Friday, September 15, 2006

Suppenküche. After a day of catching up with household things and arranging my next consulting appointment, I went with Caren and Emil to Suppenküche, a German Restaurant in the Hayes Valley District of San Francisco. Emil is from Germany and we are doing a Regions of Germany Supper Club in October -- so this was our excuse.

Unfortunately, we had about an hour wait, so we popped over to Absinthe down the block for drinks first. I enjoyed a lemon drop. The bar area of Suppenküche was quite busy and noisy, so we opted not to stay there as there wasn't a corner in sight. I did take some photos of it and the very harvesty-looking ceiling decorations.

We were seated next to a family gathering of 7 in a bit quieter back room, sharing a long pine table in the back of the restaurant. We quickly made friends, and the father, John who was visiting from Minnesota also spoke German. Mark, his son, was sitting next to me and we discovered that we both speak Japanese - how coincidental. Then the singing started, and continued on an off the whole evening. What a blast! I couldn't sing the German songs but I sure enjoyed seeing my friends and new tablemate having such a rollicking good time. The waiter, Daniel, was quite friendly too and from Germany. So we invited him to come to our next Supper Club and exchanged information.

Caren & John

John, Caren & Emil

I videoed some very short clips of the singing and posted at Google videos. Unfortunately, these are really sound recordings because the lighting was too low. I posted the best ones. Singing at Suppenkuche I and Singing Auf Wiedersehen at Suppenkuche II and finally, Singing at Auf Wiedersehen at Suppenkuche III. Sorry that these didn't come out very well, but it still gives you a feel for the ambient sound. John said that he hadn't sung German songs with anyone in 40 years but had been practicing while washing the dishes (which makes the task bearable). Emil mentioned that John remembered the text even better than he. John told his kids that he used to sing them to sleep with these German songs while rocking them on his shoulder, noting that Mark was the most difficult of the four kids to get to sleep as he would start up crying just as he was slipping him through the door to the bedroom. We asked Mark if he were getting sleepy yet!

This is a place where you can really have a good time. So much so, that I forgot to photograph the Kartoffelsuppe (potato soup) first course we enjoyed. It had a nice flavor, and we were trying to decide which soup stock was used as the base. I posed the question, as I couldn't tell, and Emil thought beef, and Caren pork. The waiter told us it really didn't have stock at all, but that some bacon was purreed in with the potatoes. It had a smoky taste with a hint of pepper. They also served a good rye bread with the meal.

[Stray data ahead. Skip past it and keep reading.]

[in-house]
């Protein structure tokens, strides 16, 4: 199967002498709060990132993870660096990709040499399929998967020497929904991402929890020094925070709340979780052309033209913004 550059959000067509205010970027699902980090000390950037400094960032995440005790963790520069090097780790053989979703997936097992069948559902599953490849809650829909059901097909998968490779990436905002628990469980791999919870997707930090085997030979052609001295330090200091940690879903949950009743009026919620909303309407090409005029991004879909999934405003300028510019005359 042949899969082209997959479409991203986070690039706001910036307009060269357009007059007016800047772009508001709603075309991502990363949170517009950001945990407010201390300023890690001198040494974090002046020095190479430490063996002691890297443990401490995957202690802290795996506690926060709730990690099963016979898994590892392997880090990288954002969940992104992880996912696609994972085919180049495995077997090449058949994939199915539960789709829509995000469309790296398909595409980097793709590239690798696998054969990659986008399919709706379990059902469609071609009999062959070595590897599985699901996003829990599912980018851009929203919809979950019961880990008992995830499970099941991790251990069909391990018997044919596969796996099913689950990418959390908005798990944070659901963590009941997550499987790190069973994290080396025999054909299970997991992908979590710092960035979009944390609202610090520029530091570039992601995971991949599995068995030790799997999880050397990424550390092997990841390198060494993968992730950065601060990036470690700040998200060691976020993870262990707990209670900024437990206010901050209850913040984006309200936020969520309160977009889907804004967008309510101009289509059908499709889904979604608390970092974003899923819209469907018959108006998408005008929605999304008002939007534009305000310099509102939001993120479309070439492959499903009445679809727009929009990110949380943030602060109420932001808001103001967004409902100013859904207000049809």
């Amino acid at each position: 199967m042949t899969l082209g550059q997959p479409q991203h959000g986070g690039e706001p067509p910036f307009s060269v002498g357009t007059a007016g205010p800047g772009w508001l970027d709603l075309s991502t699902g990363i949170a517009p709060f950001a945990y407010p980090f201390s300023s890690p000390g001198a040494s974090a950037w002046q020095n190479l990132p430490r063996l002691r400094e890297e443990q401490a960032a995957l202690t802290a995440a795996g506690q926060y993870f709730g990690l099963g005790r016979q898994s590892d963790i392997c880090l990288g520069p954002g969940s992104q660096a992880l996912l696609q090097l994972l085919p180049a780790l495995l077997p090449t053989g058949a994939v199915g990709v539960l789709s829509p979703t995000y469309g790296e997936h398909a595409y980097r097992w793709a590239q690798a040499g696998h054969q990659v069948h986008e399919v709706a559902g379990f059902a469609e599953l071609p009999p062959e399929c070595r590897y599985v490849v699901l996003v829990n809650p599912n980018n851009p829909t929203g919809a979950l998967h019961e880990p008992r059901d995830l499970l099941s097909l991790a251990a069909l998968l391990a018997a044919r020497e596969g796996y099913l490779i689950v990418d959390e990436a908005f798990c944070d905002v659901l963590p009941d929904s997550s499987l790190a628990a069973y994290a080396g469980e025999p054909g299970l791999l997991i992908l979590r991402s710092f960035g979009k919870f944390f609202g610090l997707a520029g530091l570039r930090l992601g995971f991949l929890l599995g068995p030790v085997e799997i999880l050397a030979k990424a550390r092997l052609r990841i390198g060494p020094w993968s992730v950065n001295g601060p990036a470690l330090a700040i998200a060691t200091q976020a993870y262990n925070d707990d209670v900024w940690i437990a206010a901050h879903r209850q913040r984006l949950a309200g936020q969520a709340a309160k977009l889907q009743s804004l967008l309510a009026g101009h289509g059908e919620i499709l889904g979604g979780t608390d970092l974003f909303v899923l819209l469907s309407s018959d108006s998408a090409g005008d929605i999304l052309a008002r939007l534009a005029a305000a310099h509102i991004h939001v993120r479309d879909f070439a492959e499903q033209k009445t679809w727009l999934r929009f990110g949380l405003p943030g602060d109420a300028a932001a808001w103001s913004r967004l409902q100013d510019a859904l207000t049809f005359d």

As a main course, I had the Sauerbraten mit Preiselbeerkonfitüre, serviert mit Rotkohl und Spätzle (Sauerbraten beef with red cabbage, potato dumplings and cranberry sauce). The meat was tender and the sauce well paired. The cabbage and potato dumplings were great as well. I did have take a photo of it after I'd taken a few bites.

Emil had the Jägerschnitzel in Champignonsoße mit Spätzle und grünem Salat (Sauteed Porkloin in Mushroom Sauce served with Spätzle and Green Salad) and Caren the Rindergulasch (beef goulash). We accompanied our meal with Emil's recommended beer, Caren and I had a light one in a small glass (I forgot the name-- UPDATE: Kölsch) which was good, and I usually don't like beer. Emil gave the thumbs up on the meal, and we would all go back. We finished the meal with the delightful pastry treat "Bee Sting" (UPDATE: Bienenstich in German). It was a light bun-like pastry filled with a delicious cream. He of course told us the authentic German name, which I'm not able to reproduce, and he said you could only get this dessert here in this area. Again, we were having such fun, I forgot to photograph it. He also said he thought it better than a similar German restaurant in Alameda that he'd been to in the past.

I also managed to get a quick peek inside the kitchen window and take a shot of some food in prep.

As we went out the door we were also already planning our next visit to be with a bigger crowd who like to sing. If you want to have a rousing good time, in a jovial atmosphere you couldn't do better than Suppenküche. (And the ages and attire were all seriously varied.)

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